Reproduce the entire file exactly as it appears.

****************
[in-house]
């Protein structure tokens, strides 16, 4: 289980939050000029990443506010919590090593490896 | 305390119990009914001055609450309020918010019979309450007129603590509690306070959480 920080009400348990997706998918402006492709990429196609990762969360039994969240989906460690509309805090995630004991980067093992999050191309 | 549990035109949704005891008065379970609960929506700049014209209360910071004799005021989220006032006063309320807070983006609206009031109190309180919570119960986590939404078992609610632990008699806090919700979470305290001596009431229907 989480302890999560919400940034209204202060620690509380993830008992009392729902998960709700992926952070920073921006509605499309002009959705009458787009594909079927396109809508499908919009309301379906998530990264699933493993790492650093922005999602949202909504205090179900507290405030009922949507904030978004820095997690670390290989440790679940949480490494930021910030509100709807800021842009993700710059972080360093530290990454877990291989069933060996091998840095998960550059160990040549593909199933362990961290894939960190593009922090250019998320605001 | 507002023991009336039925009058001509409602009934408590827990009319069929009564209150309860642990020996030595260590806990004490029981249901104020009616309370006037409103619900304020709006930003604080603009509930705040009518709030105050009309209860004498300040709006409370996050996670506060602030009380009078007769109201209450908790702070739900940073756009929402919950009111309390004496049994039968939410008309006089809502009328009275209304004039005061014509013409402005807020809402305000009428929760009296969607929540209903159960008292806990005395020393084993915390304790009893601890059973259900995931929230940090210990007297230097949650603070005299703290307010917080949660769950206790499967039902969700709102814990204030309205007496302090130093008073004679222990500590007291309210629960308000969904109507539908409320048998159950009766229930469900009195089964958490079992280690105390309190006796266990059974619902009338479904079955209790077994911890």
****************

[in-house]
């Protein structure tokens, strides 16, 4: 289980939050000029990443506010919590090593490896 | 305390119990009914001055609450309020918010019979309450007129603590509690306070959480 920080009400348990997706998918402006492709990429196609990762969360039994969240989906460690509309805090995630004991980067093992999050191309 | 549990035109949704005891008065379970609960929506700049014209209360910071004799005021989220006032006063309320807070983006609206009031109190309180919570119960986590939404078992609610632990008699806090919700979470305290001596009431229907 989480302890999560919400940034209204202060620690509380993830008992009392729902998960709700992926952070920073921006509605499309002009959705009458787009594909079927396109809508499908919009309301379906998530990264699933493993790492650093922005999602949202909504205090179900507290405030009922949507904030978004820095997690670390290989440790679940949480490494930021910030509100709807800021842009993700710059972080360093530290990454877990291989069933060996091998840095998960550059160990040549593909199933362990961290894939960190593009922090250019998320605001 | 507002023991009336039925009058001509409602009934408590827990009319069929009564209150309860642990020996030595260590806990004490029981249901104020009616309370006037409103619900304020709006930003604080603009509930705040009518709030105050009309209860004498300040709006409370996050996670506060602030009380009078007769109201209450908790702070739900940073756009929402919950009111309390004496049994039968939410008309006089809502009328009275209304004039005061014509013409402005807020809402305000009428929760009296969607929540209903159960008292806990005395020393084993915390304790009893601890059973259900995931929230940090210990007297230097949650603070005299703290307010917080949660769950206790499967039902969700709102814990204030309205007496302090130093008073004679222990500590007291309210629960308000969904109507539908409320048998159950009766229930469900009195089964958490079992280690105390309190006796266990059974619902009338479904079955209790077994911890």